The most prestigious item in their collection is a cut quartz that was exhumed from a burial site found by a local farmer. The quartz is fascinating because it is likely the earliest known cut stone in Latin America and believed to be 5,000- 8,000 years old.
The hole that has been drilled through the stone suggests it comes from another culture as the technique is not known in this region – or really anywhere at this point in history. The placement of the stone signifies its value among the peoples of the valley who lived here approximately 2,500 year ago. Personally, I found the exhibit on the petroglyphs absolute fascinating. Unfortunately we were short on time when we learned of their existence.
On my next visit – and there will be many – I intend to spend the day hiking around looking at the petroglyphs. There is something so tangible about seeing rock carvings that it gives me thrills up my spine. This is one of the most prolific petroglyph sites in Mexico. There are also some fascinating cave paintings in the vicinity.
Having asked around about things we should definitely check out, the Casa de las piedras kept coming up. Just around the corner from the Museum of Archeology, we had the extreme pleasure of visiting with the artist, curator and local resident Señor Francisco Peña.
For the past 25 years, he has made it his life’s work to cover his home in stones that he collects from the river. He sorts them based on size and colour and then applies them to everything. Literally everything, including his bed, the television, the fish tank, the telephone. Francisco is a charming man who speaks wonderful English and will warmly invite you to enjoy his creations.
A town treasure, Francisco also has an impressive collection of archival photographs of Mascota and he writes books on local history and genealogy. Very likely this will be the best $10 pesos you have ever spent.
We then moved on to the Temple de la Preciosa Sangre which is an unfinished ruin of a church that was to be built in the late 1800’s for the local residents of the town, who had been pushed out of the central church by the newly arriving Spaniards.
The ruins felt otherworldly and ancient, with crumbling mortar, winding flowering vines, and the setting sun dappling the walls through the overgrown trees. It seemed as though the castles and churches of my imagined Narnia had come to life.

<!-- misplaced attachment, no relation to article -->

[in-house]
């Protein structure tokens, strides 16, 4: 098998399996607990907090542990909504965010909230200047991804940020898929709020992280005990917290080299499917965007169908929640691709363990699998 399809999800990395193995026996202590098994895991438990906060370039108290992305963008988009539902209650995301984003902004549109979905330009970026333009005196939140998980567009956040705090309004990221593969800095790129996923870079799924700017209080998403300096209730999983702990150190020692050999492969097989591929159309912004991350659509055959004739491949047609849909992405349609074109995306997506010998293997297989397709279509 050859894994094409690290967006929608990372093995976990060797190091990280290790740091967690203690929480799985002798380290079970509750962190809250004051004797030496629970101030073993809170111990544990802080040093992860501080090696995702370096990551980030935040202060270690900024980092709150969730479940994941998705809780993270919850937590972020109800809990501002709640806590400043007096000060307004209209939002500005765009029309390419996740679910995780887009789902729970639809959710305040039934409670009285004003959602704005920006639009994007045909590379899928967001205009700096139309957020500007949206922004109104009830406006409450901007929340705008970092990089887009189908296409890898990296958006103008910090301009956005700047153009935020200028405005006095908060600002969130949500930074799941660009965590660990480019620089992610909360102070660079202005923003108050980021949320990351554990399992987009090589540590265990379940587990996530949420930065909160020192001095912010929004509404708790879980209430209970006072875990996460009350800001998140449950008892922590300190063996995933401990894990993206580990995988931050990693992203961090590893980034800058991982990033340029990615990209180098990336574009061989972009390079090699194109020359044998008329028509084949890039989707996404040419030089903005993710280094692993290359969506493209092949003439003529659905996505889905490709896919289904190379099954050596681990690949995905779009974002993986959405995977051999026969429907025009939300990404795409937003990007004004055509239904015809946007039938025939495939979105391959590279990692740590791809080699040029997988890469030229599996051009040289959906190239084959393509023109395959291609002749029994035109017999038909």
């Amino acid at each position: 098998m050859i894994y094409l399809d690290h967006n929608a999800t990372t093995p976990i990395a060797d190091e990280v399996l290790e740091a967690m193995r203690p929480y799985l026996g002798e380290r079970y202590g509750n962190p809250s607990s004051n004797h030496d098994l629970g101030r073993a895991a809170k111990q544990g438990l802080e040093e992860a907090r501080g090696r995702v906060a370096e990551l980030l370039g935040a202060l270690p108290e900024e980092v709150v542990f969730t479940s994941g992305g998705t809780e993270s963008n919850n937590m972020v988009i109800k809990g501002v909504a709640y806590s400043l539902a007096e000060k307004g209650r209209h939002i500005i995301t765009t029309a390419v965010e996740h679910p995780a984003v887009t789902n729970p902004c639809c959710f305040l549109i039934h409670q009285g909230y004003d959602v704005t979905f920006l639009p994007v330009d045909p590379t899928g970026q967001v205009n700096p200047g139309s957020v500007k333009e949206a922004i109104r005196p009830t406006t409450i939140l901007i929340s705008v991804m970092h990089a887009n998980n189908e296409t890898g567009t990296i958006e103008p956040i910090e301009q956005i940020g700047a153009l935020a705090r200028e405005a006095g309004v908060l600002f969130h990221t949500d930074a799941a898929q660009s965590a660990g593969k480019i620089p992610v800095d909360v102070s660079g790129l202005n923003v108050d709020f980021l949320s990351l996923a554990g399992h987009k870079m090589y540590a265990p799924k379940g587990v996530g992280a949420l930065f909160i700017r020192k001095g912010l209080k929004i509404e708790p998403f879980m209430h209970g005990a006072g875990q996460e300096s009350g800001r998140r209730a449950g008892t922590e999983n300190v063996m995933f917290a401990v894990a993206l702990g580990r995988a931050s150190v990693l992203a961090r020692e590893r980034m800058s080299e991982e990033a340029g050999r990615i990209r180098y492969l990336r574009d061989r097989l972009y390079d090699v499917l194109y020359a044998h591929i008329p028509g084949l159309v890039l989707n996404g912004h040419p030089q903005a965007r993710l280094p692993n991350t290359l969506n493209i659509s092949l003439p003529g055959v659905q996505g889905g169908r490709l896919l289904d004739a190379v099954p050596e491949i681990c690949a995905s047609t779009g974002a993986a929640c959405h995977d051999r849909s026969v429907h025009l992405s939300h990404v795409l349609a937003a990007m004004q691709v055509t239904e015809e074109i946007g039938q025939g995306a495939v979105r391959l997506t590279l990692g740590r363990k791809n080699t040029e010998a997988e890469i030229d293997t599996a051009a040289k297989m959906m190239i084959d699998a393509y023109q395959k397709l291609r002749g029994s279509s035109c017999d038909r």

World’s largest Molcajete
For a late lunch we headed to Laguna de Juanacatlan home to the world’s largest Molcajete. A Molcajete is a lava stone mortal and pestle that you can purchase in many tianguis (markets) throughout Mexico. Typically used to grind the ingredients for salsa, it is also used to serve a widely varied dish called Molcajete which is very similar to Fajitas but served in an oven-baked Molcajete. After climbing into the giant Molcajete for some crazy photos, we sat down and enjoyed a delicious meal. Just a few weeks before rainy season, the lake was quite dry, but some imagination and the clearly visible high water mark suggests the lake laps the base of the restaurant patio.
Satisfied with our meal, we headed back to Rancho Esmeralda where the sun was setting on the valley and the golden hues added vibrancy to the landscape. This valley was a culture-sustaining paradise for thousands of years before the Spanish arrived, and today continues to nourish the local communities.
When you go
A visit to Mascota and the nearby towns is highly recommended for those of you who enjoy driving the back roads. Spanish would be helpful but not necessary, as signs are well marked and a polite smile will get you a helping hand, if needed.
Bring a phrase book and prepare your maps prior to setting out as cell phone service can be spotty in the mountains. Mexico is so much more than the strip of sand around Bandaras Bay; the ancient cultures rival anything you will find anywhere else in the world and are worthy of your exploration.